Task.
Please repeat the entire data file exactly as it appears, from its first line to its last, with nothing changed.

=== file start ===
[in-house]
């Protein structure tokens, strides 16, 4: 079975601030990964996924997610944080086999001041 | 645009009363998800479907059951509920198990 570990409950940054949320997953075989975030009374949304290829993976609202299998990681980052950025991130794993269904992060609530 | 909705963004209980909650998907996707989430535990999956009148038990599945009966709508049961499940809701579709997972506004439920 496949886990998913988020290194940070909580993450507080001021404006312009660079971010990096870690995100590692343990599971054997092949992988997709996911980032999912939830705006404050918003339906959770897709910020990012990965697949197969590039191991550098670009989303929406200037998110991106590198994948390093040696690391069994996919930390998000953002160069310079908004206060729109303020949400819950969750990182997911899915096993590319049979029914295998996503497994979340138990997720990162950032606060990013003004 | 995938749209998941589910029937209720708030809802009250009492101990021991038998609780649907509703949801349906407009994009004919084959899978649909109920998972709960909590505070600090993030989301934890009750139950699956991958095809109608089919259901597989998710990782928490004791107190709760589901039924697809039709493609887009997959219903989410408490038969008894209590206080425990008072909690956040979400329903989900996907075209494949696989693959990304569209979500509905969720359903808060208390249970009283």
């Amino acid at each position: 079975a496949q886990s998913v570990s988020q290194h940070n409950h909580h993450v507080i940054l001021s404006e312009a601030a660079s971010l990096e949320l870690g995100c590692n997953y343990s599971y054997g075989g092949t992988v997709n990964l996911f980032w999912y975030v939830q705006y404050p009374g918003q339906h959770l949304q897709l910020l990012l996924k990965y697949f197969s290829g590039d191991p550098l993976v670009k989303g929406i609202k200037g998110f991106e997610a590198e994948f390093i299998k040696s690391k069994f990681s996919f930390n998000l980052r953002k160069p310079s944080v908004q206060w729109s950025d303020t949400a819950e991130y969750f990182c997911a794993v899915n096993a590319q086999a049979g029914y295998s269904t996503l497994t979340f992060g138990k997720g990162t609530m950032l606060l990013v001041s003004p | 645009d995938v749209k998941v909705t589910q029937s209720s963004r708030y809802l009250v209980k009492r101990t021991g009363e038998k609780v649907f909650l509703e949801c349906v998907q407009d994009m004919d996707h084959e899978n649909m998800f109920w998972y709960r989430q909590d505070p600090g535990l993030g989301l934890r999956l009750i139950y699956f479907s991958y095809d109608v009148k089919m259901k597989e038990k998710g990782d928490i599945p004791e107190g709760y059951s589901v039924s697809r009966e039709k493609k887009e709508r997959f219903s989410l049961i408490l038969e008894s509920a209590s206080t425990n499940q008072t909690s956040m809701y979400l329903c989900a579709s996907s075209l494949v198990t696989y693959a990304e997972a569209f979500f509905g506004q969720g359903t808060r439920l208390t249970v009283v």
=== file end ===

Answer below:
[in-house]
């Protein structure tokens, strides 16, 4: 079975601030990964996924997610944080086999001041 | 645009009363998800479907059951509920198990 570990409950940054949320997953075989975030009374949304290829993976609202299998990681980052950025991130794993269904992060609530 | 909705963004209980909650998907996707989430535990999956009148038990599945009966709508049961499940809701579709997972506004439920 496949886990998913988020290194940070909580993450507080001021404006312009660079971010990096870690995100590692343990599971054997092949992988997709996911980032999912939830705006404050918003339906959770897709910020990012990965697949197969590039191991550098670009989303929406200037998110991106590198994948390093040696690391069994996919930390998000953002160069310079908004206060729109303020949400819950969750990182997911899915096993590319049979029914295998996503497994979340138990997720990162950032606060990013003004 | 995938749209998941589910029937209720708030809802009250009492101990021991038998609780649907509703949801349906407009994009004919084959899978649909109920998972709960909590505070600090993030989301934890009750139950699956991958095809109608089919259901597989998710990782928490004791107190709760589901039924697809039709493609887009997959219903989410408490038969008894209590206080425990008072909690956040979400329903989900996907075209494949696989693959990304569209979500509905969720359903808060208390249970009283």
């Amino acid at each position: 079975a496949q886990s998913v570990s988020q290194h940070n409950h909580h993450v507080i940054l001021s404006e312009a601030a660079s971010l990096e949320l870690g995100c590692n997953y343990s599971y054997g075989g092949t992988v997709n990964l996911f980032w999912y975030v939830q705006y404050p009374g918003q339906h959770l949304q897709l910020l990012l996924k990965y697949f197969s290829g590039d191991p550098l993976v670009k989303g929406i609202k200037g998110f991106e997610a590198e994948f390093i299998k040696s690391k069994f990681s996919f930390n998000l980052r953002k160069p310079s944080v908004q206060w729109s950025d303020t949400a819950e991130y969750f990182c997911a794993v899915n096993a590319q086999a049979g029914y295998s269904t996503l497994t979340f992060g138990k997720g990162t609530m950032l606060l990013v001041s003004p | 645009d995938v749209k998941v909705t589910q029937s209720s963004r708030y809802l009250v209980k009492r101990t021991g009363e038998k609780v649907f909650l509703e949801c349906v998907q407009d994009m004919d996707h084959e899978n649909m998800f109920w998972y709960r989430q909590d505070p600090g535990l993030g989301l934890r999956l009750i139950y699956f479907s991958y095809d109608v009148k089919m259901k597989e038990k998710g990782d928490i599945p004791e107190g709760y059951s589901v039924s697809r009966e039709k493609k887009e709508r997959f219903s989410l049961i408490l038969e008894s509920a209590s206080t425990n499940q008072t909690s956040m809701y979400l329903c989900a579709s996907s075209l494949v198990t696989y693959a990304e997972a569209f979500f509905g506004q969720g359903t808060r439920l208390t249970v009283v």